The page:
The treatment group included 28 teachers, and the comparison group included 22 teachers. Researchers gathered common data for all teachers — such as lesson logs, samples of student notebooks, and pre- and post-assessments of student content knowledge — and analyzed selected video clips.

They looked for what they call “tracers” — these include particular phrases or teaching moves that were in the educative features but not in the original curriculum. Their use would indicate that the teachers were tapping into the suggestions in the educative materials.

The study focused on elementary science teachers, but the authors looked for generalizability across subject and grade level in analyzing their findings and developing their design guidance. A helpful feature of this paper is how findings from observations and the efficacy study are clearly linked to findings from the literature.


The authors report, “We found extensive evidence of uptake of the ideas and recommendations in the educative features. Yet our evidence of impact on outcomes was more limited” (p. 297).

The study found that teachers adapt curriculum materials as they use them and that this adapting process is informed by competing goals, such as time constraints, understanding of and comfort level with scientific practices, and perceptions of student abilities (p. 296).

In addition, the study illustrates that teachers’ knowledge, beliefs about teaching, and beliefs about learners, as well as characteristics of the materials themselves, shape how teachers use the curriculum materials.

Adaptations can either augment or limit students’ opportunities to learn. For instance, when teachers provide additional opportunities for students to engage with scientific practices and share practices’ rationales with students, that augments students’ opportunities to learn. When teachers limit students’ exploration of predictions due to time constraints, that limits opportunities to learn.

These study findings “highlight the need for educative curriculum materials to anticipate and support teachers’ adaptations to curriculum materials” (p. 297). The study further found that educative strategies and tools that are grounded in practice, such as those that reference student work or teaching moves, can be especially supportive.

This study sheds light on which particular educative features teachers respond to while also underlining the idea that teachers do, in fact, respond to such features. The patterns observed (along with a review of related literature) led the authors to conclude that uptake is best when the educative features are “highly situated” — meaning that they are directly relevant to the current classroom teaching experience — and multiple methods and strategies for delivering educative guidance are important because different teachers respond to different options.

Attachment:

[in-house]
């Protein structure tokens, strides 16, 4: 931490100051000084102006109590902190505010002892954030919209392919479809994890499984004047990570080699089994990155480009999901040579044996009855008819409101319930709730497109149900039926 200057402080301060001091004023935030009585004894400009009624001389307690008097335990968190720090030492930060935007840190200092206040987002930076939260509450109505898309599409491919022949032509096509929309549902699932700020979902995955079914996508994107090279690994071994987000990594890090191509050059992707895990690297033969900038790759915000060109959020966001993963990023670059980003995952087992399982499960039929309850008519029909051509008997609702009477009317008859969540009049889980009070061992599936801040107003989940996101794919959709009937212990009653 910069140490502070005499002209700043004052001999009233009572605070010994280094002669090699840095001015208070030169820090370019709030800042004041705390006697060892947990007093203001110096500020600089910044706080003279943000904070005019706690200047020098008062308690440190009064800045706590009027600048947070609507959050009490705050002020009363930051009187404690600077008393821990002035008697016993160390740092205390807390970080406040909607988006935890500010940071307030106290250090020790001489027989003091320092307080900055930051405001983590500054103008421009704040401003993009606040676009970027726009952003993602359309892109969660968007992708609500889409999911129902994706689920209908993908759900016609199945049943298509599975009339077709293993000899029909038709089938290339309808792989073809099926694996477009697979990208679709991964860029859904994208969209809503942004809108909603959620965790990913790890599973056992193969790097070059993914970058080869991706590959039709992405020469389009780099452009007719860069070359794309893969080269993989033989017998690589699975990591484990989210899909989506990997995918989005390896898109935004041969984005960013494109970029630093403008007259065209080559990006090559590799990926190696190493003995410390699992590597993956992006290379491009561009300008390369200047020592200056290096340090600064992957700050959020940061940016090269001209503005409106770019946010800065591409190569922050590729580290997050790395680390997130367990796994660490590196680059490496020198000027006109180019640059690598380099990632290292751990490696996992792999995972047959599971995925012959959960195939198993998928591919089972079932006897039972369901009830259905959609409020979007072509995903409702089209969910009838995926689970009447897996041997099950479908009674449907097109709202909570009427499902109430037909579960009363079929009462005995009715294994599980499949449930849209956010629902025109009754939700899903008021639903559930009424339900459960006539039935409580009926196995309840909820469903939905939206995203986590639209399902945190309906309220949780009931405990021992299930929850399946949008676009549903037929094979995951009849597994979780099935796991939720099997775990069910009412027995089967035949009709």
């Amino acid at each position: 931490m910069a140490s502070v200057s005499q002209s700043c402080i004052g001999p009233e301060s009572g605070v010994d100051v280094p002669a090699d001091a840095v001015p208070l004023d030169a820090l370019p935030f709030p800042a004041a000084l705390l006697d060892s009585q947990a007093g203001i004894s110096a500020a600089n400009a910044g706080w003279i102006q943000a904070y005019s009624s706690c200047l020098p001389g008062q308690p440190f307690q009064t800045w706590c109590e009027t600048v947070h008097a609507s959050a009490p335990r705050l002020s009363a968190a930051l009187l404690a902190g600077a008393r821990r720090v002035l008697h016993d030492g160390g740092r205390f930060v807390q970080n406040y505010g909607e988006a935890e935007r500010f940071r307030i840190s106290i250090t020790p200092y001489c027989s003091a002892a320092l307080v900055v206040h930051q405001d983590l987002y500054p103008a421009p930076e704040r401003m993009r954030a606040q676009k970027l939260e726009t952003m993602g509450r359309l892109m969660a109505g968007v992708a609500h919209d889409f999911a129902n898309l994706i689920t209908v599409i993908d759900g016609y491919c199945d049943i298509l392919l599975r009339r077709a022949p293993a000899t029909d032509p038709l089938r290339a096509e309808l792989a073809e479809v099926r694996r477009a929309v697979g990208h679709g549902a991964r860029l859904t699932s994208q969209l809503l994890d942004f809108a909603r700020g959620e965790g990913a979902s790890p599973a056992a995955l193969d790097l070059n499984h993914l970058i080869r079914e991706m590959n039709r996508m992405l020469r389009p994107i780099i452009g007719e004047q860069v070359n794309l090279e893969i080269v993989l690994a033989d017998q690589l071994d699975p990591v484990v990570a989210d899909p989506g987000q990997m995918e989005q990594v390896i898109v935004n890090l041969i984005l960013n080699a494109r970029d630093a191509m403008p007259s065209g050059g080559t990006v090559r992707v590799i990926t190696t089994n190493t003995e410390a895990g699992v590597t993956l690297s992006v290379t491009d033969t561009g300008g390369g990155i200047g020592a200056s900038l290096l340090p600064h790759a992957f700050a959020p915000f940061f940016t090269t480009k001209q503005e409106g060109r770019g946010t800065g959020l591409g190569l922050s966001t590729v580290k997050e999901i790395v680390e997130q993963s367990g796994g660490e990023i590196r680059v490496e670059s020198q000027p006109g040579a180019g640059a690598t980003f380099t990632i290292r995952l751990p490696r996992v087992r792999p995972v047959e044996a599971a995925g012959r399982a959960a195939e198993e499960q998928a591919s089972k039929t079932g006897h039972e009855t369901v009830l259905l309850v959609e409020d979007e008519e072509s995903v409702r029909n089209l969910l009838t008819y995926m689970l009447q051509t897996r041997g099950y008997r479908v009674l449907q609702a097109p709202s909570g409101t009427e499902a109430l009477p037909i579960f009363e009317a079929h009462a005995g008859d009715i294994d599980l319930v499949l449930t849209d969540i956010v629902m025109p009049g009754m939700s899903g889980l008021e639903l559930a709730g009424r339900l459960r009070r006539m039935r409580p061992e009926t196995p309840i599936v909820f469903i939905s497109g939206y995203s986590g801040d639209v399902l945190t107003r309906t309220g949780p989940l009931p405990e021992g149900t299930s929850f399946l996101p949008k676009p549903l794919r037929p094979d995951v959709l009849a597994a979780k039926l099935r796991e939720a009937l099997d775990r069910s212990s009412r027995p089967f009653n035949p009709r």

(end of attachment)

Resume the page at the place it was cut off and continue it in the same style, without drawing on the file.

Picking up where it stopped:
The findings on the question of evidence related to the impact of educative materials on teacher and student outcomes were directly related to the efficacy study, which did not reveal significant effects on student or teacher knowledge.


Limitations of the study include the relatively small sample size and the fact that only a single science item was used in the efficacy study.

Design Principles

The analysis of findings as well as the related literature led to the development of six design principles for educative features in instructional materials, which offer guidance for selecting and using materials with educative features. See the explanations and examples of these design principles on pp. 22-23.

The takeaway from the domain-general design principles is that educative features should:

  • Suggest adaptations of lessons that would take different amounts of time and meet a range of students’ needs;
  • Be situated and grounded in teachers’ practice;
  • Take multiple forms; and
  • Work together to meet a range of teacher needs.Reference
    Learning Forward. (2011). Standards for Professional Learning. Oxford, OH: Author.Design principles
    Design principle 1